My mad tweets

A tweet gets sent from court!

A hot tweet gets sent from court!

“Tweet aggressively!”

A TV news competitor told me that was the marching order from management prior to covering a routine — and it turned out, rather dull — court hearing.

This would surprise nobody who actually has to suffer through the Twitter feeds of local news folk, who grind out 140 word bits of minutiae at a remarkable rate.  Occasionally, some of these feeds will actually school the reader.  Sometimes, they break actual news.

Mostly, they deaden the senses — especially in instances like the lamentable court hearing, where reporters are expected to tweet just for the sake of tweeting.

At this point, I have to admit to a limited understanding of social media as it applies to the news business.

I realize that social media is a promotional tool that can be used to put eyeballs on your web site– and maybe even your old-fashioned Technicolor TV news broadcast in high definition. 

Social media can also build your credibility.  If @richardsdoug can consistently tell you something you didn’t know before, maybe there’s a chance you’ll follow that guy all the way into the commercial break following the A-block of the 6pm newscast– and even stay tuned through sports.

My Twitter feed is an erratic thing, however.  I try to limit my use of it to items of real interest.  If it’s real breaking news of course, I’ll try to suspend my coverage of such news long enough to tap out a tweet.  If there’s a genuinely interesting detail that surfaces about an ongoing story, I’ll tweet it.  If my TV story du jour actually stands out, I’ll promote it on the Twitter with a push to our newscast.

Follow me!  Please?

Please re-tweet!

Mostly, I save the Twitter feed for stuff that I think is just weird, or humorous.  If I can conjure up something witty, I’m on it.  A quick scan of my feed in recent months shows mostly a dearth of material.

This means that a lot of the work I do, and the stuff I learn, never makes the Twitter feed.  I don’t promote every single blessed story I spend all day producing, mostly out of respect to the people who have found my feed and clicked “follow.”

There are reasons to clog the feed with crapola, though.  There’s a thing called Klout, which measures your “influence” on the internet.  More tweets / retweets bumps the score.  Lots of “likes” on Facebook and Instagram and whatnot help.  Having a blog helps.

And there’s the whole issue of bragging rights.  If you have more “followers” than me, then you’re a winner in life’s ongoing popularity contest.  Throw more muddy tweets against a wall, and maybe more followers will stick.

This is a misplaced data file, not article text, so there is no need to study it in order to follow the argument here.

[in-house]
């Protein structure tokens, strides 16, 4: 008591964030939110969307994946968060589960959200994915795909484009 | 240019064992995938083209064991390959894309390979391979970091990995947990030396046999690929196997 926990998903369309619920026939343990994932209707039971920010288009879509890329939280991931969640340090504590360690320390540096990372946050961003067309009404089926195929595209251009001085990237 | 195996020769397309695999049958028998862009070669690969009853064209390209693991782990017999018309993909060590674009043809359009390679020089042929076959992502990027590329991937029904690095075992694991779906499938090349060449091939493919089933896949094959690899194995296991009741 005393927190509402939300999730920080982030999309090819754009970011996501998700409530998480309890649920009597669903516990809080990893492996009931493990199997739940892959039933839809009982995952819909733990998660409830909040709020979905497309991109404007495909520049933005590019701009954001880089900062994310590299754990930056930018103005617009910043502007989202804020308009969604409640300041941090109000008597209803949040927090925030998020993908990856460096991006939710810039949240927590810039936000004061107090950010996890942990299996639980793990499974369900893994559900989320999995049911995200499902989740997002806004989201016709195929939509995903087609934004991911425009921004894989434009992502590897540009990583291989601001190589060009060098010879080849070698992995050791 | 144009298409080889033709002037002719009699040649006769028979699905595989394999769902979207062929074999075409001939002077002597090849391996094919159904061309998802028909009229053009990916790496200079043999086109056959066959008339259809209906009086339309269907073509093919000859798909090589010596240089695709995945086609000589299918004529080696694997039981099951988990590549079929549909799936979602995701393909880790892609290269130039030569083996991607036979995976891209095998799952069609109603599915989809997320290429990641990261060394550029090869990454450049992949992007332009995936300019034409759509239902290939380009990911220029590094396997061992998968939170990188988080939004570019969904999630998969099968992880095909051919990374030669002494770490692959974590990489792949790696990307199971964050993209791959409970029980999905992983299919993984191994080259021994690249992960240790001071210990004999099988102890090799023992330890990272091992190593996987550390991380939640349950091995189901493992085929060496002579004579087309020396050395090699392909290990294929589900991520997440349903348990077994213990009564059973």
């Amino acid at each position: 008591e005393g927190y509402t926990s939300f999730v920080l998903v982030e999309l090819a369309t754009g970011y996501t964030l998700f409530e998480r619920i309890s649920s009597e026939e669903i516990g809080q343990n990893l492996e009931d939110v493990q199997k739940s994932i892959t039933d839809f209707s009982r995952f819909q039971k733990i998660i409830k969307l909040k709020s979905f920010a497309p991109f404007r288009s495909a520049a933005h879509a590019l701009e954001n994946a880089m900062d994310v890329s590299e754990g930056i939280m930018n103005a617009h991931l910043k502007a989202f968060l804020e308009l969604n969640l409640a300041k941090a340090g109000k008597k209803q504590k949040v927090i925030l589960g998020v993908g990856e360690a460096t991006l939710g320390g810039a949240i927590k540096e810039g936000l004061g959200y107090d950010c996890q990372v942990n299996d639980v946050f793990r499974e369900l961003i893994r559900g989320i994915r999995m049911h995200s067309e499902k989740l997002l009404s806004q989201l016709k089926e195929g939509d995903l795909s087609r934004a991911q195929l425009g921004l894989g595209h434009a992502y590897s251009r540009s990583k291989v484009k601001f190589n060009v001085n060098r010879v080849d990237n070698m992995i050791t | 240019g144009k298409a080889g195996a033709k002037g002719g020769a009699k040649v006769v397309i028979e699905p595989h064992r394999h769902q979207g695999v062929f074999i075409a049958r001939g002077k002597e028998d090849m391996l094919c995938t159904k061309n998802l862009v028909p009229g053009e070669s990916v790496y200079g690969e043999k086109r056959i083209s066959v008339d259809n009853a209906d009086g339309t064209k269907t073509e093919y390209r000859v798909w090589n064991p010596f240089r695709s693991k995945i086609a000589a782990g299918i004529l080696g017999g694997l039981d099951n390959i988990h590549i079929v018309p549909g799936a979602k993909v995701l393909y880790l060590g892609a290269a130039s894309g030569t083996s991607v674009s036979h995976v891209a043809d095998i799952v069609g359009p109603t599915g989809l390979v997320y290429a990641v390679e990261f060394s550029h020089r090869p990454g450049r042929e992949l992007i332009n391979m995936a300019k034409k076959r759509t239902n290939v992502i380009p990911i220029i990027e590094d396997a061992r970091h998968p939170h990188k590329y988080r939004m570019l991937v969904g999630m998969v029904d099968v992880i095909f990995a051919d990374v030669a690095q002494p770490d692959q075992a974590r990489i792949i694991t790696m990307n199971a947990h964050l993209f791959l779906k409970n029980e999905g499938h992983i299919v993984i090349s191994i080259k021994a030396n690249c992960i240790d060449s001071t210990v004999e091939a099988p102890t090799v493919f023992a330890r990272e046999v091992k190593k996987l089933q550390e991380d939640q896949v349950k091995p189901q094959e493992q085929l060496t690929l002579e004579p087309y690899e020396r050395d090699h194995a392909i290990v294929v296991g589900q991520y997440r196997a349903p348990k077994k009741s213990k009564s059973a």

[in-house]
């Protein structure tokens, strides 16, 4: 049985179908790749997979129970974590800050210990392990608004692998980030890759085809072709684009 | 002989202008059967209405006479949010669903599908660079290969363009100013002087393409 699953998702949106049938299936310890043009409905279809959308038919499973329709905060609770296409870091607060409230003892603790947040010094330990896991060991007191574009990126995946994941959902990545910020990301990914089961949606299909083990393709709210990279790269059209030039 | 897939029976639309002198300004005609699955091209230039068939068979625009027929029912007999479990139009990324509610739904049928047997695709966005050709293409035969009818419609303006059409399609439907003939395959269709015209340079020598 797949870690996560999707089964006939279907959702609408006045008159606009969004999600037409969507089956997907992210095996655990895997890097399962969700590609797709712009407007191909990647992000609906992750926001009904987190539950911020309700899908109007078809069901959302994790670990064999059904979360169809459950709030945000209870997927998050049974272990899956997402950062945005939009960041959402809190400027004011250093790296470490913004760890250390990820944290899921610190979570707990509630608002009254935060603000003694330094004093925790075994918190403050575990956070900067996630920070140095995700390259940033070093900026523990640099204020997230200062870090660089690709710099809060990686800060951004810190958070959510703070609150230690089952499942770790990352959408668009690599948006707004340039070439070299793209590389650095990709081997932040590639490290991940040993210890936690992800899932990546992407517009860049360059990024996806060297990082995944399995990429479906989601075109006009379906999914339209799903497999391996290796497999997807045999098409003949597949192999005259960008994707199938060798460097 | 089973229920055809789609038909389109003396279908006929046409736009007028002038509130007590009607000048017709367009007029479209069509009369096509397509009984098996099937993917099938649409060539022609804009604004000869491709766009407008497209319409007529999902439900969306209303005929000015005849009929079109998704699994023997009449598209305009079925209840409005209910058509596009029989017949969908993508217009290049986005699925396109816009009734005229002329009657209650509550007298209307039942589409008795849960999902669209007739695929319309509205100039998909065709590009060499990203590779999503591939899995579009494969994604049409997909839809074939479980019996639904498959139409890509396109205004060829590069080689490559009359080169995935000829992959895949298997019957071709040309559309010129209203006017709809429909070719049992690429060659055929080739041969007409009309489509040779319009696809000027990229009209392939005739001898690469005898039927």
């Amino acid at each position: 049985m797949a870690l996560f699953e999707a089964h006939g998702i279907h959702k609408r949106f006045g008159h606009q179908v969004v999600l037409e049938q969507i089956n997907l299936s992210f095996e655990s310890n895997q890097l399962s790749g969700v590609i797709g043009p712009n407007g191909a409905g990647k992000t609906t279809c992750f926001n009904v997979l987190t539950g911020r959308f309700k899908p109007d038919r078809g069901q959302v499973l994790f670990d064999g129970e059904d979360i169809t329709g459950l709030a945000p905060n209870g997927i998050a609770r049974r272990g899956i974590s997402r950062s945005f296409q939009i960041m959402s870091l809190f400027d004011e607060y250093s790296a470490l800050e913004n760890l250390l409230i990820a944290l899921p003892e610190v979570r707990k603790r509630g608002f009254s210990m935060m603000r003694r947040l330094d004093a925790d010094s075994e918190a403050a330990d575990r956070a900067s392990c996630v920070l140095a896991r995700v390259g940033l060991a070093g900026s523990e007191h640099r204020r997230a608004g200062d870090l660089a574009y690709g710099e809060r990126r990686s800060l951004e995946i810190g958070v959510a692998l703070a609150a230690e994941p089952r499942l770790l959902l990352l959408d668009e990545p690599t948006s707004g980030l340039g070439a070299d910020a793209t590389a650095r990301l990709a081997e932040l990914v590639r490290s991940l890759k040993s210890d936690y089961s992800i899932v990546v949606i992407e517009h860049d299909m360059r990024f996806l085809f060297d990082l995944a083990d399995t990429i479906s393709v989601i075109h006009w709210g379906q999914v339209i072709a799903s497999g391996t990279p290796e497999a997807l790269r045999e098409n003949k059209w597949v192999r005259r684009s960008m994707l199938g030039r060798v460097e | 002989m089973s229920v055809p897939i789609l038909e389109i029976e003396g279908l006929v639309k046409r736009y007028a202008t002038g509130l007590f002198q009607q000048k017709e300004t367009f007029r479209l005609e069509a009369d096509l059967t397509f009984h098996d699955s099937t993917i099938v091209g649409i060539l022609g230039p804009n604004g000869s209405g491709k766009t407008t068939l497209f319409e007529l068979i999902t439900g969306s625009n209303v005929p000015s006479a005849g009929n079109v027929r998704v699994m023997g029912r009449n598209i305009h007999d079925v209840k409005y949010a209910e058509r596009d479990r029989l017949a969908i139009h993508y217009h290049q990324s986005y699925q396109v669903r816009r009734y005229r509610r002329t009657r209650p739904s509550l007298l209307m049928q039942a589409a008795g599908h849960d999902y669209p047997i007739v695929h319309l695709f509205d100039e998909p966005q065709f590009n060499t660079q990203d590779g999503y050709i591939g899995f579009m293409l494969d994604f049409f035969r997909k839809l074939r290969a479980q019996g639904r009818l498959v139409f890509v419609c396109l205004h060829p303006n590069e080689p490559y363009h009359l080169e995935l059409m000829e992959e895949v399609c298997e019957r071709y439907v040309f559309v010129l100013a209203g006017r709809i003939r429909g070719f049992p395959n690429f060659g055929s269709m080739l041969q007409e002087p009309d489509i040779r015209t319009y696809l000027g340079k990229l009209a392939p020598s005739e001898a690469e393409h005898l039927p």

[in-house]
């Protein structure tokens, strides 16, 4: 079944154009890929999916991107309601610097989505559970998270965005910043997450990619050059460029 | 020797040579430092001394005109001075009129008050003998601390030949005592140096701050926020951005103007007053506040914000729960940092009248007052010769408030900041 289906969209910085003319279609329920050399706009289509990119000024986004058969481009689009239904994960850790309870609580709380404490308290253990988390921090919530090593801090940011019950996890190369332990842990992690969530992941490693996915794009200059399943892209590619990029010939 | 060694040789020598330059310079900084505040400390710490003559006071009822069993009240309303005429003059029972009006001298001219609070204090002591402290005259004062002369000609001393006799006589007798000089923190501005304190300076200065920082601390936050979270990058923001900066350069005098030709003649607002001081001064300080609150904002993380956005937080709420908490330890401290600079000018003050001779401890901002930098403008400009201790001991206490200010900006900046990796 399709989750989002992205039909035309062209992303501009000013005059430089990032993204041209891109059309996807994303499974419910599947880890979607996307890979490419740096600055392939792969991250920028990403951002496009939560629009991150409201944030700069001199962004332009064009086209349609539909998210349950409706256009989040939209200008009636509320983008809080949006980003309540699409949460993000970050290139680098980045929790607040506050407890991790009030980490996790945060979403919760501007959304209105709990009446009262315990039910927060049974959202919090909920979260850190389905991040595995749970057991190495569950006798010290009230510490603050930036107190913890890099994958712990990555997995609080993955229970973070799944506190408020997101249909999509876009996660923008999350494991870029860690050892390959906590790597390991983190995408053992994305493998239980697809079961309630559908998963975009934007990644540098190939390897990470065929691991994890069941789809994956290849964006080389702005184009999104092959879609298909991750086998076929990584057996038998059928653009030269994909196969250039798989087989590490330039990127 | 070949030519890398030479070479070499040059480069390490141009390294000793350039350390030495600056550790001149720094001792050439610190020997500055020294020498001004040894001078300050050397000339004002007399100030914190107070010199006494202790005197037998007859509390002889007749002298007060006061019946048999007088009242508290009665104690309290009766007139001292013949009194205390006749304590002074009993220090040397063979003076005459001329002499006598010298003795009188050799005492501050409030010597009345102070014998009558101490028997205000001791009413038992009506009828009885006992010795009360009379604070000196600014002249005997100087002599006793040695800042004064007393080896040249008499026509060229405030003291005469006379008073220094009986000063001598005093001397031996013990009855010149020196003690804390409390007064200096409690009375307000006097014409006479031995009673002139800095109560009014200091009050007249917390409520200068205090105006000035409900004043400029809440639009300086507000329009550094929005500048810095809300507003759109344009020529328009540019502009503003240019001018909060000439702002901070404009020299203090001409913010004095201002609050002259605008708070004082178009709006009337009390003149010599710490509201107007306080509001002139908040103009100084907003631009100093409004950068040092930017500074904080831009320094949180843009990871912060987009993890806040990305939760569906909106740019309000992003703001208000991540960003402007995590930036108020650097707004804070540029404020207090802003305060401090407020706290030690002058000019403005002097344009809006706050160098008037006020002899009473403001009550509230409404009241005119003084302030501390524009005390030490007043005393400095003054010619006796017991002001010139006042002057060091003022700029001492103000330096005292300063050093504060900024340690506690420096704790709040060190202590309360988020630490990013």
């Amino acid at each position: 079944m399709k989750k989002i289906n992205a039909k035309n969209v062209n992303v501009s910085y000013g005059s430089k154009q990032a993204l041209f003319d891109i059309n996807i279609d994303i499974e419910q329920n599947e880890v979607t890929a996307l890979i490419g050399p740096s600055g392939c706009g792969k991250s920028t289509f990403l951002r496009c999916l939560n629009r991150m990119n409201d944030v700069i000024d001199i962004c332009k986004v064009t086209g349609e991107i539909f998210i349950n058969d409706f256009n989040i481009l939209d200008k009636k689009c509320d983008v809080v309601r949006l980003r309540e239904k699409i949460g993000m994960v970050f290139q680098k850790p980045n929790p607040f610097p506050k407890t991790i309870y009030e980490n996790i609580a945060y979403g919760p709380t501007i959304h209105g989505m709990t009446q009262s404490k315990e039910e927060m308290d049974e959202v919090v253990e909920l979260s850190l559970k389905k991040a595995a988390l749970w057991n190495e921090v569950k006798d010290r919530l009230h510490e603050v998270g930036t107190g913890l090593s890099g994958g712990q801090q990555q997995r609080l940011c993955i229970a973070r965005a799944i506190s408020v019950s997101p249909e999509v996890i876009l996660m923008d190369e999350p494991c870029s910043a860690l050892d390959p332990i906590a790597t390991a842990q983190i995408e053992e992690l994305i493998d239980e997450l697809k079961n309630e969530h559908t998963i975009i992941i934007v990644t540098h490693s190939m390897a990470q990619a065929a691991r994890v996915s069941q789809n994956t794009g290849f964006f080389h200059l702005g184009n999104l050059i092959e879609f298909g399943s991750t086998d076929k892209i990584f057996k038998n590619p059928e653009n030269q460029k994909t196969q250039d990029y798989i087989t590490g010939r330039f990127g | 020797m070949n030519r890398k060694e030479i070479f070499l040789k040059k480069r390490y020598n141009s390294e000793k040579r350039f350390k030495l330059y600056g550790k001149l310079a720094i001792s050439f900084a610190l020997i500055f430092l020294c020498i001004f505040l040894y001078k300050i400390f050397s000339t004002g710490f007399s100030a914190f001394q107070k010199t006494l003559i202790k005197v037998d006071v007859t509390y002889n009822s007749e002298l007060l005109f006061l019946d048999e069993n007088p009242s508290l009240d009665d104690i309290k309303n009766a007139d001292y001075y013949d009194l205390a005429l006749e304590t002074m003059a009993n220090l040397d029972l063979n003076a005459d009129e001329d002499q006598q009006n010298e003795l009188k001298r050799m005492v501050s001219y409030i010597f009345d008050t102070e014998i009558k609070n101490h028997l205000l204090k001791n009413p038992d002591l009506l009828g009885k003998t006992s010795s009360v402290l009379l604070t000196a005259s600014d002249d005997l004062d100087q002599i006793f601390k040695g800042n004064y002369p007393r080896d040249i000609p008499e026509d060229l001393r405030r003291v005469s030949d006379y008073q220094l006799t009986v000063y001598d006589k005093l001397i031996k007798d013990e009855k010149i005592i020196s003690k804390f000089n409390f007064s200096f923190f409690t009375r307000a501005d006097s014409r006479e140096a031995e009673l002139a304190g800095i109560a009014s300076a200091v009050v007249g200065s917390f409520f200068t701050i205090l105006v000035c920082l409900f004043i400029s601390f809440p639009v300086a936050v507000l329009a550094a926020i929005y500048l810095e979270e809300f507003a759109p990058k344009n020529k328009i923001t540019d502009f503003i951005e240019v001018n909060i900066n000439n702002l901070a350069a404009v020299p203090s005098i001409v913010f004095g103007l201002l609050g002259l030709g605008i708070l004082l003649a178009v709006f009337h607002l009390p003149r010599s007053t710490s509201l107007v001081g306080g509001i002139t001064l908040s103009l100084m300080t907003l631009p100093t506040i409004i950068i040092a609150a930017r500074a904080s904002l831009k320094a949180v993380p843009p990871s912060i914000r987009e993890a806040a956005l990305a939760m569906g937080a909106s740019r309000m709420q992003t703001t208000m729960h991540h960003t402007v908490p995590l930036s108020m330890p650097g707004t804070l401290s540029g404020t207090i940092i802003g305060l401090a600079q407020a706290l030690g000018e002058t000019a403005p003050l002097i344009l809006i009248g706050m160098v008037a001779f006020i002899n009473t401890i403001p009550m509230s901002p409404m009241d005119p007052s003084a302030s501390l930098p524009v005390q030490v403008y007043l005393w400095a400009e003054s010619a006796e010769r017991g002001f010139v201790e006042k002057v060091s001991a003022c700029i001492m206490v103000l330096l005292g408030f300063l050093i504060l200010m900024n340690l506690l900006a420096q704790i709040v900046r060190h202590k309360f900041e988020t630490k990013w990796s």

There’s no doubt I’m failing to use Twitter properly. I ought to promote this site more on Twitter.  I ought to figure out how to properly use hashtags.

Yet when I view Twitter, I see other TV newsflolk tapping out material I have zero interest in reading.   They can be that guy.  I’m not interested.

Either that, or I’m just too lazy or too distracted to do it with the singlemindedness that’s necessary to do today’s multimedia multitasking, multiplying the merriment of minutiae.

Hey, I kinda like that.  I think I’ll tweet it.

Follow Doug on Twitter here!

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Or on the Instagrams here!

3 thoughts on “My mad tweets

  1. MrsProwler

    “Tweet aggressively” … further evidence of the devolution of broadcast news. Why bother focusing energy on investigating, gathering, organizing, digesting and THEN reporting when we can just spew info like so many busted fire hydrants? Everybody becomes a town crier … and the burden is on the hapless consumer to sort through the cacophony for actual information. As a Clemson football coach once observed “Uh, we’re not deep in depth.”. Regarding Klout (the “cute” misspelling makes me want to box someone’s ears) ubiquity does not mean quality. I submit the Kardashians as evidence. Your missed button tweet affords your employer’s edict EXACTLY the respect it deserves … bravo!

  2. Mary Huff

    Like the Kardashian Komment re Klout. Moreover, a reporter, Tweeting aggressively, will miss the next thing said in the press conference. Research proves you can’t do several things at once. When I as a PR person has an event, we have a dedicated Tweetster handling that, while the rest of us pay attention and think ahead,


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